Simple Confidential Computing: Cloud Computing. What’s In a Name?
Today we start a new series of deep-dive articles to lay down the details of the Super Protocol vision and create a meaningful conversation on confidential computing in Web3.
The first article sets the current context and problems by following the history of the cloud as a concept, how it helped solidify the current state of the Web, and how the scope of features that enabled Web business development and growth is now blocking it.
The term “cloud” has been redefined several times during the history of the Web. For the pioneers at the dawn of the internet, the idea was to create a distributed system of interconnected mainframes that would itself become the cloud. In the later vision, the cloud would mean users’ ability to access their resources (mainly data) from any device that is connected to it.
The cloud began to take modern shape only at the beginning of 2000. What happened? Before that, the Web had been mainly in the hands of a few enthusiasts. Then a remarkable thing happened: people at Amazon (a Web store at the time) were not satisfied with the speed at which they could develop new products and services. Long story short, they had innovated a new process for their developer teams and built an infrastructure that had two key features:
- allow engineers to build new services quicker and don’t take too many resources to maintain;
- enable scaling and growth of successful services (those that hit the customer demand)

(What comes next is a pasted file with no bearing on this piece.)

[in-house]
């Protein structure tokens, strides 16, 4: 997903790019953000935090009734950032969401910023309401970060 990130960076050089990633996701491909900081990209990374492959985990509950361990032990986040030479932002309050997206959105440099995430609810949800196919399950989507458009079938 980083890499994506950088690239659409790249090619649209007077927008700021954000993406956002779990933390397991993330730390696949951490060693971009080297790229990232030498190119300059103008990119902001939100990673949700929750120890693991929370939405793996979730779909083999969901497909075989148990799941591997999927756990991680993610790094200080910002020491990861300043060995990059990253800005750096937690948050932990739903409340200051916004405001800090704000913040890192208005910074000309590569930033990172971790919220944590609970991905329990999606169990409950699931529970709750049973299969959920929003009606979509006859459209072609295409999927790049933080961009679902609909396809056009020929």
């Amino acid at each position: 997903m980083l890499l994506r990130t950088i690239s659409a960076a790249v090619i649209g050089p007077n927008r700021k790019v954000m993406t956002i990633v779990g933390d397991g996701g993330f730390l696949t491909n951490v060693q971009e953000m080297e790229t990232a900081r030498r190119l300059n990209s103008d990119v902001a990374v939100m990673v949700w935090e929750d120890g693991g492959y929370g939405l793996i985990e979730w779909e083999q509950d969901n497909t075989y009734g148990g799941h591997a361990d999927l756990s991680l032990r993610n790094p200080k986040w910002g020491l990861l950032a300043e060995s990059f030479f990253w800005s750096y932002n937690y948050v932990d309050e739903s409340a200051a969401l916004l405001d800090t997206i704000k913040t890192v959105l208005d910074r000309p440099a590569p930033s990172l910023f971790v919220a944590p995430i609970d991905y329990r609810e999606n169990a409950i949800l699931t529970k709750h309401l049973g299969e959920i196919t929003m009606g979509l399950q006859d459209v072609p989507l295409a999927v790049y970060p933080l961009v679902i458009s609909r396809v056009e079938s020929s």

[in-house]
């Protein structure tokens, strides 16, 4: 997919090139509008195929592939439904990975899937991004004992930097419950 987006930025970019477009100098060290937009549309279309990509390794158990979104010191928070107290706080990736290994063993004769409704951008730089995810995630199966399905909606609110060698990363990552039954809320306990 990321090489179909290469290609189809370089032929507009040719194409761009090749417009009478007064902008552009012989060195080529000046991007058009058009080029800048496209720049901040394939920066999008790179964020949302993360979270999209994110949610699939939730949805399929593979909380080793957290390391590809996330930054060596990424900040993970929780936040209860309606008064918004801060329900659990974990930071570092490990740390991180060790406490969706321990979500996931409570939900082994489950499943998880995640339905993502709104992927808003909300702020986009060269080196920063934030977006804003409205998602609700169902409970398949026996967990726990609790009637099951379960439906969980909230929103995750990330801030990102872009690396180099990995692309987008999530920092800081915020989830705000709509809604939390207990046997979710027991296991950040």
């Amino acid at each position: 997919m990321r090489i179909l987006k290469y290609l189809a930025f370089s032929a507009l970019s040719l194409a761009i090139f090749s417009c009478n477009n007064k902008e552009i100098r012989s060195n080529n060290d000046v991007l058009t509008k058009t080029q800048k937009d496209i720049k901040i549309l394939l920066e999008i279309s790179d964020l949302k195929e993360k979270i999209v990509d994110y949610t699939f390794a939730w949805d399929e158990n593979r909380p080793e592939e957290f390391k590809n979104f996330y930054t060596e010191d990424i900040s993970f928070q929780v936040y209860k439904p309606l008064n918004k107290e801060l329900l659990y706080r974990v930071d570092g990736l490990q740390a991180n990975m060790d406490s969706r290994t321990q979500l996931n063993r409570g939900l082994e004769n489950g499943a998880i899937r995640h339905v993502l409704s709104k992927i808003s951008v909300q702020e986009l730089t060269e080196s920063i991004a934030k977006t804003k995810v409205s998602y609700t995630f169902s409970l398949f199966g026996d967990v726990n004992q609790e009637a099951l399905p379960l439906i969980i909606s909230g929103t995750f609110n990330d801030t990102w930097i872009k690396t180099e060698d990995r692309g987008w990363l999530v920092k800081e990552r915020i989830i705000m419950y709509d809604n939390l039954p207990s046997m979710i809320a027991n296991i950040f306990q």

In the early days, if a developer made a tool other developers might find helpful, they’d make it open source — free for others to use and build. Amazon indeed allowed other developers to use the infrastructure and software they created, but being a commercial company, they made a fee and turned it into a product.
That’s how the modern meaning of the cloud was born. From an open distributed network that anyone can use — to a proprietary infrastructure, accessed for a fee. The term stuck because AWS became hugely popular, labeling itself the pioneer.
Moreover, if in the early days AWS served its purpose and enabled other companies and services to build, scale, and become successful, today its pace of innovation is stagnating.
Amazon and other tech giants that had copied its cloud model had missed their opportunity to build an open ecosystem with an environment that would nourish innovation. Instead, we now have several competing products which are almost identical (the main differentiator is the business practices used to promote these products).
Today, cloud services feel more like a means to drive consumption and generate profits for the vendor rather than an innovative platform that could enable growth and make developers’ lives simpler.
Nothing prevents us from redefining the cloud once again, though. Based on previous ideas and history, our new definition should include the following:
- a distributed platform with no overheads or other barriers for entry/usage;
- a technology stack that enables developers and does not require much to maintain;
- an open ecosystem with no single owner where anyone could contribute.
That’s the vision behind Super Protocol! Of course, we’re not the first to approach the “Web3 cloud”. We’ve done our homework and learned from others too. That is why SP comes with confidential computing built in by default, among other things.
This is a part of an ongoing series; read on to learn about how Super Protocol is going to achieve its vision for a secure web3 native cloud.